b. Identification of ongoing RCTs.
In January 2009, we searched the WHO-ICTRP (http://www.who.int/trialsearch/) for all ongoing RCTs registered in the platform's 10 clinical trials registries: Australian New Zealand Clinical Trials Registry (ANZCTR), Chinese Clinical Trial Register (ChiCTR), ClinicalTrials.gov, Clinical Trials Registry - India (CTRI), German Clinical Trials Register (DRKS), Iranian Registry of Clinical Trials (IRCT), International Standard Randomised Controlled Trials Number (ISRCTN.org), Japan Primary Registries Network, The Netherlands National Trial Register (NTR), and Sri Lanka Clinical Trials Registry (SLCTR). We used this platform because it allows access to all primary registries meeting the WHO criteria and the requirements of the International Committee of Medical Journal Editors .
We searched for RCTs in the “conditions” menu of the platform using the topics “smoking” for tobacco use and “HIV infection” for HIV infection and in the “recruitment” menu of the “advanced search” feature, using “recruiting” to select only ongoing RCTs.
c. Data collection.
One of us (NA) screened all records obtained by this search to select the relevant RCTs (i.e., all RCTs of interventions aimed at reducing or stopping tobacco consumption or preventing or treating HIV infection).
For RCTs included in systematic reviews, we collected data on the individual RCTs included in the review. To avoid collecting data several times from an RCT included in several systematic reviews, we recorded all RCTs in an EndNote data file (EndNote for Windows Version X2, Bld (3210)). We systematically searched this file for reports with the same authors and excluded duplicates.
If the country where the trial was performed was not mentioned in the systematic review, we retrieved the published report for the trial to obtain more information.
As a quality assurance exercise, another author (AD) collected data on a random sample of 102 RCTs included in systematic reviews.
For ongoing trials, we collected data from the trial records available in the WHO-ICTRP and in the primary registry's records.
For each RCT included in a systematic review or registered, we checked whether the trial was performed in a high-income or a low- or middle-income country. We considered trials performed in both high-income and low- and middle-income countries as trials of low- and middle-income countries.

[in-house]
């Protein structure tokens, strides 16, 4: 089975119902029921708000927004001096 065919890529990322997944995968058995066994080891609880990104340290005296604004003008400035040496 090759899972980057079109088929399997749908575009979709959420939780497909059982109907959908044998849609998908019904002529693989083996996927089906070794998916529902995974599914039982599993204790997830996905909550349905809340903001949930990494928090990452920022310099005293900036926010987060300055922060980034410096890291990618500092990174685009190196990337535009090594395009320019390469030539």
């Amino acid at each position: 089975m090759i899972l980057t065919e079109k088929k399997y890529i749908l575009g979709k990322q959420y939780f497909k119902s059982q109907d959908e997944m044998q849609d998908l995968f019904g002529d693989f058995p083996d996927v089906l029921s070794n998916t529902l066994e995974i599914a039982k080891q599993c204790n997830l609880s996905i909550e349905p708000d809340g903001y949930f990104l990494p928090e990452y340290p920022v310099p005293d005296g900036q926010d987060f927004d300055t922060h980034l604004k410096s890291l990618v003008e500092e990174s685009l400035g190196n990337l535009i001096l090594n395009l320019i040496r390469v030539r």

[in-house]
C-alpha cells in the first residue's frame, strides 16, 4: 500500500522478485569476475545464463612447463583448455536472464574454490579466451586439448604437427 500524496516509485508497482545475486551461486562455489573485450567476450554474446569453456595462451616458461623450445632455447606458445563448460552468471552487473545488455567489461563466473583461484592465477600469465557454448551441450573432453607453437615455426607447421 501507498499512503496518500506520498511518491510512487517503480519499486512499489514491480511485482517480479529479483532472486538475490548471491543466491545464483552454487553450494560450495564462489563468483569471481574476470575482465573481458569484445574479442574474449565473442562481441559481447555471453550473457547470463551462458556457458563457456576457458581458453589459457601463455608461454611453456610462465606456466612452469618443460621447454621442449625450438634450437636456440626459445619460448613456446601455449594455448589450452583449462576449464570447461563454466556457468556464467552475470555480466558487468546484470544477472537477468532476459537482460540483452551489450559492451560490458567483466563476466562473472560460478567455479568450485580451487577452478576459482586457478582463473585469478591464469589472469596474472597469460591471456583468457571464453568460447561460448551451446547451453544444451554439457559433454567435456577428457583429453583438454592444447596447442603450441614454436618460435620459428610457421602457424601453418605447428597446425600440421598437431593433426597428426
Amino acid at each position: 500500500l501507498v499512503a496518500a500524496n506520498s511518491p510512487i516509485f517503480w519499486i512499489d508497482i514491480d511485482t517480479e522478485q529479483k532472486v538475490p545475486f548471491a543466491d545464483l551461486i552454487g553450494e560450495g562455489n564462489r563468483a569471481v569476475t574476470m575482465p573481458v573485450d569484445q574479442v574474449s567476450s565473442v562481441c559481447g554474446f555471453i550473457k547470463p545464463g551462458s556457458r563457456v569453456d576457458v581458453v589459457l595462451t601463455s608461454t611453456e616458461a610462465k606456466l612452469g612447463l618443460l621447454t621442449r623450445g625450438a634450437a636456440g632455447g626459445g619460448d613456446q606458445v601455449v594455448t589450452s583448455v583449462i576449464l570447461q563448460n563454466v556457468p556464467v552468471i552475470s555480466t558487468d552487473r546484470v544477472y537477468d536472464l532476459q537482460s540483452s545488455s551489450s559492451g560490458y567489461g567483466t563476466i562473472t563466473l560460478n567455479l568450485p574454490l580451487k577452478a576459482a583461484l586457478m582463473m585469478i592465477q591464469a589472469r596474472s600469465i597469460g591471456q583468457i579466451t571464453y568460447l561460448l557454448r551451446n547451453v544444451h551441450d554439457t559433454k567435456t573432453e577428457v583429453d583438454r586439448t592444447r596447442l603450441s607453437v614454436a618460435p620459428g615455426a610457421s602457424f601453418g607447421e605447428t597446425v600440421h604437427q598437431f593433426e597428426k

We also collected data on the intervention (pharmacological or nonpharmacologic treatment) and the number of participating countries.
III. Where research is needed
The following indicators were elaborated:
1. Prevalence of tobacco use and HIV infection.
To obtain the prevalence of tobacco use and HIV infection in the world, in high-income countries and in different regions of low- and middle-income countries, we used the World Bank reports for number of smokers  and WHO reports for number of people living with HIV infection , .
2. Mortality and global burden of disease (GBD).
The global burden of disease (GBD) reflects the burden of disease by disability-adjusted life years (DALYs). This time-based measure combines years of life lost due to premature mortality and that lost due to time lived in states of less than full health. The DALY measure was developed in the original GBD 1990 study to assess the burden of disease consistently across diseases, risk factors and regions .
We used the data (WHO assessment of the GBD for 2000–2002 compiled and updated by the World Bank) related to the GBD (DALYs) and mortality attributable to tobacco use and HIV infection in the world, in high-income countries and in low- and middle-income countries .
IV. Geographic representation
For an adequate representation of the contrast between the area where trials are needed and the area where trials are conducted, we constructed an area cartogram according to the method developed by Gastner and colleagues . Area cartograms are maps in which the sizes of geographic regions such as countries are not proportional to the area on the ground but, rather, appear in proportion to their population or some other demographic feature such as disease prevalence. We used such maps to compare the area for number of people smoking and with HIV infection to where RCTs have been and are being conducted.